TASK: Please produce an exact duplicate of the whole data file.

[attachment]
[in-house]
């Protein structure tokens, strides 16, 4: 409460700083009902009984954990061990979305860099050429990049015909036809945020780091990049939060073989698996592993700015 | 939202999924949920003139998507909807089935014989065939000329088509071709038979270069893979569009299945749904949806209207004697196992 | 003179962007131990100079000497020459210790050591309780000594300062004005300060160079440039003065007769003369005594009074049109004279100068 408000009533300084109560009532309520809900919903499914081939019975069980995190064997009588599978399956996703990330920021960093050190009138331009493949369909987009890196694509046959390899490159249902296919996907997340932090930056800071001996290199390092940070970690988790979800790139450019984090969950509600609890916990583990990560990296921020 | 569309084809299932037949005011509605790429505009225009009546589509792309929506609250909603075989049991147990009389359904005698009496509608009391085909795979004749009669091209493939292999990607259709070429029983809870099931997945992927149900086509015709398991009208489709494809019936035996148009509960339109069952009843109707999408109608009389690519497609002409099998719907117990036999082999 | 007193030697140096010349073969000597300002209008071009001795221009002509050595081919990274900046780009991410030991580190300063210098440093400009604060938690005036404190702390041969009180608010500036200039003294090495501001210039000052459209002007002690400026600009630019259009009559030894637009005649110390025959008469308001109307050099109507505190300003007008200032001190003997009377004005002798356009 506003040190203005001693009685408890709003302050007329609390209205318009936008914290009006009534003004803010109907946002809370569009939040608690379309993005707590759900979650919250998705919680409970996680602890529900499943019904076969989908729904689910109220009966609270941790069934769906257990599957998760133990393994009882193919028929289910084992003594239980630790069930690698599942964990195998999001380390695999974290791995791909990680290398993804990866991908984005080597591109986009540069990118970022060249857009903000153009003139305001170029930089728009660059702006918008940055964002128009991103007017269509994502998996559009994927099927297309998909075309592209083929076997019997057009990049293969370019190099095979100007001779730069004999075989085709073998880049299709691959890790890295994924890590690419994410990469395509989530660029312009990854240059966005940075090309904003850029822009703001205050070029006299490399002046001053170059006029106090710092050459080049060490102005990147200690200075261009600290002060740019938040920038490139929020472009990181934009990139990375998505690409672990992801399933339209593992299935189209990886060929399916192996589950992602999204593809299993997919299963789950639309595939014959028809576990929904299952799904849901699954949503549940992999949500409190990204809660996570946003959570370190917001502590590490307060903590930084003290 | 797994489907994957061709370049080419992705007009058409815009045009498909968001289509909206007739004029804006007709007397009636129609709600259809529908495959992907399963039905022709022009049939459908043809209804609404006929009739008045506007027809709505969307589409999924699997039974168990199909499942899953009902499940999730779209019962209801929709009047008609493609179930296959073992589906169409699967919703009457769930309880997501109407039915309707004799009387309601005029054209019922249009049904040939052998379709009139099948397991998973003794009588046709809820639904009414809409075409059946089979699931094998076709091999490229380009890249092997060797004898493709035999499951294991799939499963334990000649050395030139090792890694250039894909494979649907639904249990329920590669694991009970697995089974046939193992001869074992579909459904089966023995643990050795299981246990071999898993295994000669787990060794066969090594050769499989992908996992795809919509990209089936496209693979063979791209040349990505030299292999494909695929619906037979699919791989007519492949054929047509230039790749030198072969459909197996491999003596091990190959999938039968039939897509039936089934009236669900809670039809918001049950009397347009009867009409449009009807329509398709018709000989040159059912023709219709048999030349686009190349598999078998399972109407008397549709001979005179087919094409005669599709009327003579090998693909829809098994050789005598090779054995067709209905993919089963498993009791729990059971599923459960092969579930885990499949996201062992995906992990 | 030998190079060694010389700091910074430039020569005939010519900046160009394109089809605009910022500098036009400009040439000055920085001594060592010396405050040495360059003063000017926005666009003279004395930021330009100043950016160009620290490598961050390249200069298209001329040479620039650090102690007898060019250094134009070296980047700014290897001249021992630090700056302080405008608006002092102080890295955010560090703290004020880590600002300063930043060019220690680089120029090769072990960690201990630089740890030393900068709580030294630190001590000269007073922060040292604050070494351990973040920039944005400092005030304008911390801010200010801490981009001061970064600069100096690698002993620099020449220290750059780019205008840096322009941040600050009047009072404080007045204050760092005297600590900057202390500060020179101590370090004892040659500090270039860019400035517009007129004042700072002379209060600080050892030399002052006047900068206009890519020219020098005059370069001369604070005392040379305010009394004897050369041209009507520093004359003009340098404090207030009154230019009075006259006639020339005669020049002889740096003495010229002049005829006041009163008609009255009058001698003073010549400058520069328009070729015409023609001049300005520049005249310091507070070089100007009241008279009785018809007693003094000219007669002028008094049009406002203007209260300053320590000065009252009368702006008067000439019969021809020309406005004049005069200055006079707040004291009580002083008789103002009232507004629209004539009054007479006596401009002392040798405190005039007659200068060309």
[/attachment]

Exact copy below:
[in-house]
């Protein structure tokens, strides 16, 4: 409460700083009902009984954990061990979305860099050429990049015909036809945020780091990049939060073989698996592993700015 | 939202999924949920003139998507909807089935014989065939000329088509071709038979270069893979569009299945749904949806209207004697196992 | 003179962007131990100079000497020459210790050591309780000594300062004005300060160079440039003065007769003369005594009074049109004279100068 408000009533300084109560009532309520809900919903499914081939019975069980995190064997009588599978399956996703990330920021960093050190009138331009493949369909987009890196694509046959390899490159249902296919996907997340932090930056800071001996290199390092940070970690988790979800790139450019984090969950509600609890916990583990990560990296921020 | 569309084809299932037949005011509605790429505009225009009546589509792309929506609250909603075989049991147990009389359904005698009496509608009391085909795979004749009669091209493939292999990607259709070429029983809870099931997945992927149900086509015709398991009208489709494809019936035996148009509960339109069952009843109707999408109608009389690519497609002409099998719907117990036999082999 | 007193030697140096010349073969000597300002209008071009001795221009002509050595081919990274900046780009991410030991580190300063210098440093400009604060938690005036404190702390041969009180608010500036200039003294090495501001210039000052459209002007002690400026600009630019259009009559030894637009005649110390025959008469308001109307050099109507505190300003007008200032001190003997009377004005002798356009 506003040190203005001693009685408890709003302050007329609390209205318009936008914290009006009534003004803010109907946002809370569009939040608690379309993005707590759900979650919250998705919680409970996680602890529900499943019904076969989908729904689910109220009966609270941790069934769906257990599957998760133990393994009882193919028929289910084992003594239980630790069930690698599942964990195998999001380390695999974290791995791909990680290398993804990866991908984005080597591109986009540069990118970022060249857009903000153009003139305001170029930089728009660059702006918008940055964002128009991103007017269509994502998996559009994927099927297309998909075309592209083929076997019997057009990049293969370019190099095979100007001779730069004999075989085709073998880049299709691959890790890295994924890590690419994410990469395509989530660029312009990854240059966005940075090309904003850029822009703001205050070029006299490399002046001053170059006029106090710092050459080049060490102005990147200690200075261009600290002060740019938040920038490139929020472009990181934009990139990375998505690409672990992801399933339209593992299935189209990886060929399916192996589950992602999204593809299993997919299963789950639309595939014959028809576990929904299952799904849901699954949503549940992999949500409190990204809660996570946003959570370190917001502590590490307060903590930084003290 | 797994489907994957061709370049080419992705007009058409815009045009498909968001289509909206007739004029804006007709007397009636129609709600259809529908495959992907399963039905022709022009049939459908043809209804609404006929009739008045506007027809709505969307589409999924699997039974168990199909499942899953009902499940999730779209019962209801929709009047008609493609179930296959073992589906169409699967919703009457769930309880997501109407039915309707004799009387309601005029054209019922249009049904040939052998379709009139099948397991998973003794009588046709809820639904009414809409075409059946089979699931094998076709091999490229380009890249092997060797004898493709035999499951294991799939499963334990000649050395030139090792890694250039894909494979649907639904249990329920590669694991009970697995089974046939193992001869074992579909459904089966023995643990050795299981246990071999898993295994000669787990060794066969090594050769499989992908996992795809919509990209089936496209693979063979791209040349990505030299292999494909695929619906037979699919791989007519492949054929047509230039790749030198072969459909197996491999003596091990190959999938039968039939897509039936089934009236669900809670039809918001049950009397347009009867009409449009009807329509398709018709000989040159059912023709219709048999030349686009190349598999078998399972109407008397549709001979005179087919094409005669599709009327003579090998693909829809098994050789005598090779054995067709209905993919089963498993009791729990059971599923459960092969579930885990499949996201062992995906992990 | 030998190079060694010389700091910074430039020569005939010519900046160009394109089809605009910022500098036009400009040439000055920085001594060592010396405050040495360059003063000017926005666009003279004395930021330009100043950016160009620290490598961050390249200069298209001329040479620039650090102690007898060019250094134009070296980047700014290897001249021992630090700056302080405008608006002092102080890295955010560090703290004020880590600002300063930043060019220690680089120029090769072990960690201990630089740890030393900068709580030294630190001590000269007073922060040292604050070494351990973040920039944005400092005030304008911390801010200010801490981009001061970064600069100096690698002993620099020449220290750059780019205008840096322009941040600050009047009072404080007045204050760092005297600590900057202390500060020179101590370090004892040659500090270039860019400035517009007129004042700072002379209060600080050892030399002052006047900068206009890519020219020098005059370069001369604070005392040379305010009394004897050369041209009507520093004359003009340098404090207030009154230019009075006259006639020339005669020049002889740096003495010229002049005829006041009163008609009255009058001698003073010549400058520069328009070729015409023609001049300005520049005249310091507070070089100007009241008279009785018809007693003094000219007669002028008094049009406002203007209260300053320590000065009252009368702006008067000439019969021809020309406005004049005069200055006079707040004291009580002083008789103002009232507004629209004539009054007479006596401009002392040798405190005039007659200068060309």